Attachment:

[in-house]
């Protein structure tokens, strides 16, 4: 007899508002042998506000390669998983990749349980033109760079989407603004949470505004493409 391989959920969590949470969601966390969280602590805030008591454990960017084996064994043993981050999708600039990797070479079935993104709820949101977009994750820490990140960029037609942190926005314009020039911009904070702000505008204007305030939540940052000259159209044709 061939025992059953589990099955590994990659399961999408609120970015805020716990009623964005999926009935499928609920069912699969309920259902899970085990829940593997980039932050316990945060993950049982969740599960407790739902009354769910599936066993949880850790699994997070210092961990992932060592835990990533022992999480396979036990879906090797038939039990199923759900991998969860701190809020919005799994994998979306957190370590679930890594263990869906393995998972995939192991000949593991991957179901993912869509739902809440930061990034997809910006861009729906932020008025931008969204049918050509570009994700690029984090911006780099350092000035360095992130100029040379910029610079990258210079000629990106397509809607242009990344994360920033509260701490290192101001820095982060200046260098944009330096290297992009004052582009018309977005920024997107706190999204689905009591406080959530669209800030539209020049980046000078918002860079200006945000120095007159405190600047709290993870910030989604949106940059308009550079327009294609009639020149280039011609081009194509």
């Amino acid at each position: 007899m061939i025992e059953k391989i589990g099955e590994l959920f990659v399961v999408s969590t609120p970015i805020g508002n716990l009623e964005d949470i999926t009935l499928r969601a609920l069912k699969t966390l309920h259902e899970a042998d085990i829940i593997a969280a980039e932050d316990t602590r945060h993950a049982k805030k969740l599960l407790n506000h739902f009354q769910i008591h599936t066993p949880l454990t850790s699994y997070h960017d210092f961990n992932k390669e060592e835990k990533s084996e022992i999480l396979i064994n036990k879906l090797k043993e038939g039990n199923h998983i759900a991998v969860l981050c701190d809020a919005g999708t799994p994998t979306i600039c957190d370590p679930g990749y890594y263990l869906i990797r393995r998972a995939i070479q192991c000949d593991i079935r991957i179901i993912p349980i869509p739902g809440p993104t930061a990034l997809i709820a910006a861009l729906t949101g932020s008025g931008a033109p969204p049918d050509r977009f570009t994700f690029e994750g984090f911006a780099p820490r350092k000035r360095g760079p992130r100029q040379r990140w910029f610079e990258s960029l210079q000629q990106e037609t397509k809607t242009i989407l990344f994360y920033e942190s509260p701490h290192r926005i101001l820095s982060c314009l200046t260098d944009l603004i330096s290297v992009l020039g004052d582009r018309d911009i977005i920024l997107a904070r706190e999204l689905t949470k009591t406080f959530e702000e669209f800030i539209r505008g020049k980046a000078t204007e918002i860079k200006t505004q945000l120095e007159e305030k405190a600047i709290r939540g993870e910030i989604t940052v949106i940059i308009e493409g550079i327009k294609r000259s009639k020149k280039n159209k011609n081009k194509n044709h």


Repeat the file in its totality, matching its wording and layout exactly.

[in-house]
């Protein structure tokens, strides 16, 4: 007899508002042998506000390669998983990749349980033109760079989407603004949470505004493409 391989959920969590949470969601966390969280602590805030008591454990960017084996064994043993981050999708600039990797070479079935993104709820949101977009994750820490990140960029037609942190926005314009020039911009904070702000505008204007305030939540940052000259159209044709 061939025992059953589990099955590994990659399961999408609120970015805020716990009623964005999926009935499928609920069912699969309920259902899970085990829940593997980039932050316990945060993950049982969740599960407790739902009354769910599936066993949880850790699994997070210092961990992932060592835990990533022992999480396979036990879906090797038939039990199923759900991998969860701190809020919005799994994998979306957190370590679930890594263990869906393995998972995939192991000949593991991957179901993912869509739902809440930061990034997809910006861009729906932020008025931008969204049918050509570009994700690029984090911006780099350092000035360095992130100029040379910029610079990258210079000629990106397509809607242009990344994360920033509260701490290192101001820095982060200046260098944009330096290297992009004052582009018309977005920024997107706190999204689905009591406080959530669209800030539209020049980046000078918002860079200006945000120095007159405190600047709290993870910030989604949106940059308009550079327009294609009639020149280039011609081009194509």
């Amino acid at each position: 007899m061939i025992e059953k391989i589990g099955e590994l959920f990659v399961v999408s969590t609120p970015i805020g508002n716990l009623e964005d949470i999926t009935l499928r969601a609920l069912k699969t966390l309920h259902e899970a042998d085990i829940i593997a969280a980039e932050d316990t602590r945060h993950a049982k805030k969740l599960l407790n506000h739902f009354q769910i008591h599936t066993p949880l454990t850790s699994y997070h960017d210092f961990n992932k390669e060592e835990k990533s084996e022992i999480l396979i064994n036990k879906l090797k043993e038939g039990n199923h998983i759900a991998v969860l981050c701190d809020a919005g999708t799994p994998t979306i600039c957190d370590p679930g990749y890594y263990l869906i990797r393995r998972a995939i070479q192991c000949d593991i079935r991957i179901i993912p349980i869509p739902g809440p993104t930061a990034l997809i709820a910006a861009l729906t949101g932020s008025g931008a033109p969204p049918d050509r977009f570009t994700f690029e994750g984090f911006a780099p820490r350092k000035r360095g760079p992130r100029q040379r990140w910029f610079e990258s960029l210079q000629q990106e037609t397509k809607t242009i989407l990344f994360y920033e942190s509260p701490h290192r926005i101001l820095s982060c314009l200046t260098d944009l603004i330096s290297v992009l020039g004052d582009r018309d911009i977005i920024l997107a904070r706190e999204l689905t949470k009591t406080f959530e702000e669209f800030i539209r505008g020049k980046a000078t204007e918002i860079k200006t505004q945000l120095e007159e305030k405190a600047i709290r939540g993870e910030i989604t940052v949106i940059i308009e493409g550079i327009k294609r000259s009639k020149k280039n159209k011609n081009k194509n044709h």